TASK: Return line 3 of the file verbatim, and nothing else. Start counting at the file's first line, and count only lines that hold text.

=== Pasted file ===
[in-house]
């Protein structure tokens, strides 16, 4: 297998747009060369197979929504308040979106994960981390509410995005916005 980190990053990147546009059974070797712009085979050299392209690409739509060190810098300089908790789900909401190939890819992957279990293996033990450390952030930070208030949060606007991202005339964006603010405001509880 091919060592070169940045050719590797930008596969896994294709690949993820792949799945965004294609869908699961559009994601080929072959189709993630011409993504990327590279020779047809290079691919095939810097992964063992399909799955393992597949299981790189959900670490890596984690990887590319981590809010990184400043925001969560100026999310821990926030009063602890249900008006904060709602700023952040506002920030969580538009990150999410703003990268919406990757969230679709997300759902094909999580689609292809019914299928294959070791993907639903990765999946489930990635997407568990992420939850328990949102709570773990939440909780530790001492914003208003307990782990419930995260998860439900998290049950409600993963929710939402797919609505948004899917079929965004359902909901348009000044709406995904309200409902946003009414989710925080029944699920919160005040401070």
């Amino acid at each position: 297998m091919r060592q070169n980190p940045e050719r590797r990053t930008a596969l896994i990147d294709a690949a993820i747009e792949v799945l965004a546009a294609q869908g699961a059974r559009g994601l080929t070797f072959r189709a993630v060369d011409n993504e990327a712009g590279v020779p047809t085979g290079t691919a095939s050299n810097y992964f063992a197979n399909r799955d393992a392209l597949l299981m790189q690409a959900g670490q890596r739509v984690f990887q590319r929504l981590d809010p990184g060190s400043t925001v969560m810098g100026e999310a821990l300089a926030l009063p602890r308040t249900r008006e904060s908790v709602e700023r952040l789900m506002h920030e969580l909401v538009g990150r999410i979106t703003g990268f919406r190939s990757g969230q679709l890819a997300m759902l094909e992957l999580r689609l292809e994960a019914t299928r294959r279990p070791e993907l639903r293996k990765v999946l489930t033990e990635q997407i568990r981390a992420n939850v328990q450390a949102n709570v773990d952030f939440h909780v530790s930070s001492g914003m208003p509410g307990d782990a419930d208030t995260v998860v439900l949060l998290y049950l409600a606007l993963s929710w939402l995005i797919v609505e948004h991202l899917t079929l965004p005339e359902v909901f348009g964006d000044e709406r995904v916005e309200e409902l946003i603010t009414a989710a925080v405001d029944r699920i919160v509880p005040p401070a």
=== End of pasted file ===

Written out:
């Amino acid at each position: 297998m091919r060592q070169n980190p940045e050719r590797r990053t930008a596969l896994i990147d294709a690949a993820i747009e792949v799945l965004a546009a294609q869908g699961a059974r559009g994601l080929t070797f072959r189709a993630v060369d011409n993504e990327a712009g590279v020779p047809t085979g290079t691919a095939s050299n810097y992964f063992a197979n399909r799955d393992a392209l597949l299981m790189q690409a959900g670490q890596r739509v984690f990887q590319r929504l981590d809010p990184g060190s400043t925001v969560m810098g100026e999310a821990l300089a926030l009063p602890r308040t249900r008006e904060s908790v709602e700023r952040l789900m506002h920030e969580l909401v538009g990150r999410i979106t703003g990268f919406r190939s990757g969230q679709l890819a997300m759902l094909e992957l999580r689609l292809e994960a019914t299928r294959r279990p070791e993907l639903r293996k990765v999946l489930t033990e990635q997407i568990r981390a992420n939850v328990q450390a949102n709570v773990d952030f939440h909780v530790s930070s001492g914003m208003p509410g307990d782990a419930d208030t995260v998860v439900l949060l998290y049950l409600a606007l993963s929710w939402l995005i797919v609505e948004h991202l899917t079929l965004p005339e359902v909901f348009g964006d000044e709406r995904v916005e309200e409902l946003i603010t009414a989710a925080v405001d029944r699920i919160v509880p005040p401070a």